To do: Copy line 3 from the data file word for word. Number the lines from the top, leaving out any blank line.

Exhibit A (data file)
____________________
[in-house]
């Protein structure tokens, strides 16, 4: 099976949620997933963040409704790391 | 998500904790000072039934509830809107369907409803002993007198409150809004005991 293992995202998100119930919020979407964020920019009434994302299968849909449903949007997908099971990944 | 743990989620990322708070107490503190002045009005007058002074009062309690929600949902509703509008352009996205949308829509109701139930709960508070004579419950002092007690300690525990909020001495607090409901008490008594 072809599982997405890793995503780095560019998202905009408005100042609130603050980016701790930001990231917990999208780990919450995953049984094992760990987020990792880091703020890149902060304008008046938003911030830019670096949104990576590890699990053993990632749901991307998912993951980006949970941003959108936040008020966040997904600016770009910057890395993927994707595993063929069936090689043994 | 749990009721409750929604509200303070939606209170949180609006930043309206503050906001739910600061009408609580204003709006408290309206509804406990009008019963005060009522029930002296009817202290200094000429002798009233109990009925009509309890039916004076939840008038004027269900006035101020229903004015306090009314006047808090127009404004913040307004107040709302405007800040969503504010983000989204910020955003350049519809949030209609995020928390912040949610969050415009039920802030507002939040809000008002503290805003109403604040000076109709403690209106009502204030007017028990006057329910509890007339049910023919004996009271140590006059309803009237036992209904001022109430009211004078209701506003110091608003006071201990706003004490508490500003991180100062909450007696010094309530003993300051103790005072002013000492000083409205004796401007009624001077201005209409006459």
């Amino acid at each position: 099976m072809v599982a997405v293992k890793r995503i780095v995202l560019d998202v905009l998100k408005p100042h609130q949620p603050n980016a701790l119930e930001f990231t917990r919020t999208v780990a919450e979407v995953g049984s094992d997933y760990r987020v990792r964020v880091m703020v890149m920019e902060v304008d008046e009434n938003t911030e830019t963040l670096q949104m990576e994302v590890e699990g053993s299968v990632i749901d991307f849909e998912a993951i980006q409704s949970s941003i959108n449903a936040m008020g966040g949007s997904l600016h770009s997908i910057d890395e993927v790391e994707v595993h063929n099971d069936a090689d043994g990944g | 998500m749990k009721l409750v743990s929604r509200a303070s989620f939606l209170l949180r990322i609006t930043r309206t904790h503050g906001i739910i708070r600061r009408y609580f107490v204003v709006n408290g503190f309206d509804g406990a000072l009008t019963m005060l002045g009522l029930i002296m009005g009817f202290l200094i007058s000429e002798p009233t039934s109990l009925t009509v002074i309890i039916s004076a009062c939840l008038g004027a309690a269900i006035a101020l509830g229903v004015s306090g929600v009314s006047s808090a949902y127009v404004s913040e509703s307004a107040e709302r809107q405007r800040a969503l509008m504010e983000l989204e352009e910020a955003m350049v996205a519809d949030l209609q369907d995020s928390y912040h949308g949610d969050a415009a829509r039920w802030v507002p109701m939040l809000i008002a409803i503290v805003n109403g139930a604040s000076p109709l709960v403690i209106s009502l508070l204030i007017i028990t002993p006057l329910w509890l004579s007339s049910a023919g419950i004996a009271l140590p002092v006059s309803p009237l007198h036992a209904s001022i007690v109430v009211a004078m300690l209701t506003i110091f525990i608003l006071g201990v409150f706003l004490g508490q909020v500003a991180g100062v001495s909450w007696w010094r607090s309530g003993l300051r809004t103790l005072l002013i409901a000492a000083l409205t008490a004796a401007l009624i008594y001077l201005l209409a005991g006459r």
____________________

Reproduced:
């Amino acid at each position: 099976m072809v599982a997405v293992k890793r995503i780095v995202l560019d998202v905009l998100k408005p100042h609130q949620p603050n980016a701790l119930e930001f990231t917990r919020t999208v780990a919450e979407v995953g049984s094992d997933y760990r987020v990792r964020v880091m703020v890149m920019e902060v304008d008046e009434n938003t911030e830019t963040l670096q949104m990576e994302v590890e699990g053993s299968v990632i749901d991307f849909e998912a993951i980006q409704s949970s941003i959108n449903a936040m008020g966040g949007s997904l600016h770009s997908i910057d890395e993927v790391e994707v595993h063929n099971d069936a090689d043994g990944g | 998500m749990k009721l409750v743990s929604r509200a303070s989620f939606l209170l949180r990322i609006t930043r309206t904790h503050g906001i739910i708070r600061r009408y609580f107490v204003v709006n408290g503190f309206d509804g406990a000072l009008t019963m005060l002045g009522l029930i002296m009005g009817f202290l200094i007058s000429e002798p009233t039934s109990l009925t009509v002074i309890i039916s004076a009062c939840l008038g004027a309690a269900i006035a101020l509830g229903v004015s306090g929600v009314s006047s808090a949902y127009v404004s913040e509703s307004a107040e709302r809107q405007r800040a969503l509008m504010e983000l989204e352009e910020a955003m350049v996205a519809d949030l209609q369907d995020s928390y912040h949308g949610d969050a415009a829509r039920w802030v507002p109701m939040l809000i008002a409803i503290v805003n109403g139930a604040s000076p109709l709960v403690i209106s009502l508070l204030i007017i028990t002993p006057l329910w509890l004579s007339s049910a023919g419950i004996a009271l140590p002092v006059s309803p009237l007198h036992a209904s001022i007690v109430v009211a004078m300690l209701t506003i110091f525990i608003l006071g201990v409150f706003l004490g508490q909020v500003a991180g100062v001495s909450w007696w010094r607090s309530g003993l300051r809004t103790l005072l002013i409901a000492a000083l409205t008490a004796a401007l009624i008594y001077l201005l209409a005991g006459r």